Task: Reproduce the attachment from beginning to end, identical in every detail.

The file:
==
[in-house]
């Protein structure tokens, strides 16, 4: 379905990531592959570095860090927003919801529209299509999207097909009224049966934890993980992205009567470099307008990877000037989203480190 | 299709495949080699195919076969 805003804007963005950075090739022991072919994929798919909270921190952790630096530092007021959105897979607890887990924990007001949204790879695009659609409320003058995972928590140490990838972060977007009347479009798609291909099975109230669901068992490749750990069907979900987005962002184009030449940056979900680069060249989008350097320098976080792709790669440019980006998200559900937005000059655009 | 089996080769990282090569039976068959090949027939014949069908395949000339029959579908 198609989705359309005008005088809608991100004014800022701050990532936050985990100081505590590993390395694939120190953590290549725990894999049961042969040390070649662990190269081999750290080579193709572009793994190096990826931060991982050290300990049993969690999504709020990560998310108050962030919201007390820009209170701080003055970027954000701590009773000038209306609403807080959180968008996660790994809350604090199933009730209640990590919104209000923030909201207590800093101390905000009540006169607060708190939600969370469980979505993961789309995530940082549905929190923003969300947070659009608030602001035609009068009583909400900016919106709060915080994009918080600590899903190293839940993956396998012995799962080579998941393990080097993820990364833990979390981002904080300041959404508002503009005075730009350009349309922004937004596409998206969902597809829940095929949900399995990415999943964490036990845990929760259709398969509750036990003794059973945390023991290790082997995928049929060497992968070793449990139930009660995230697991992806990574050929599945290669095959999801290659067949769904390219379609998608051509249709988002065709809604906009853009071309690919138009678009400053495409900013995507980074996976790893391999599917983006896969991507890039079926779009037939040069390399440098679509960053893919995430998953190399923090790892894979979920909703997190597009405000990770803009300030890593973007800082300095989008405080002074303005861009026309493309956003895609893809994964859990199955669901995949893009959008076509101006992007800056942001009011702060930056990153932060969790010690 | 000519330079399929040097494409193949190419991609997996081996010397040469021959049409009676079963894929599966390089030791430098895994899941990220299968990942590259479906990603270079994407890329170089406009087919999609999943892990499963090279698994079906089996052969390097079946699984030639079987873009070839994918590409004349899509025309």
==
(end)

[in-house]
């Protein structure tokens, strides 16, 4: 379905990531592959570095860090927003919801529209299509999207097909009224049966934890993980992205009567470099307008990877000037989203480190 | 299709495949080699195919076969 805003804007963005950075090739022991072919994929798919909270921190952790630096530092007021959105897979607890887990924990007001949204790879695009659609409320003058995972928590140490990838972060977007009347479009798609291909099975109230669901068992490749750990069907979900987005962002184009030449940056979900680069060249989008350097320098976080792709790669440019980006998200559900937005000059655009 | 089996080769990282090569039976068959090949027939014949069908395949000339029959579908 198609989705359309005008005088809608991100004014800022701050990532936050985990100081505590590993390395694939120190953590290549725990894999049961042969040390070649662990190269081999750290080579193709572009793994190096990826931060991982050290300990049993969690999504709020990560998310108050962030919201007390820009209170701080003055970027954000701590009773000038209306609403807080959180968008996660790994809350604090199933009730209640990590919104209000923030909201207590800093101390905000009540006169607060708190939600969370469980979505993961789309995530940082549905929190923003969300947070659009608030602001035609009068009583909400900016919106709060915080994009918080600590899903190293839940993956396998012995799962080579998941393990080097993820990364833990979390981002904080300041959404508002503009005075730009350009349309922004937004596409998206969902597809829940095929949900399995990415999943964490036990845990929760259709398969509750036990003794059973945390023991290790082997995928049929060497992968070793449990139930009660995230697991992806990574050929599945290669095959999801290659067949769904390219379609998608051509249709988002065709809604906009853009071309690919138009678009400053495409900013995507980074996976790893391999599917983006896969991507890039079926779009037939040069390399440098679509960053893919995430998953190399923090790892894979979920909703997190597009405000990770803009300030890593973007800082300095989008405080002074303005861009026309493309956003895609893809994964859990199955669901995949893009959008076509101006992007800056942001009011702060930056990153932060969790010690 | 000519330079399929040097494409193949190419991609997996081996010397040469021959049409009676079963894929599966390089030791430098895994899941990220299968990942590259479906990603270079994407890329170089406009087919999609999943892990499963090279698994079906089996052969390097079946699984030639079987873009070839994918590409004349899509025309």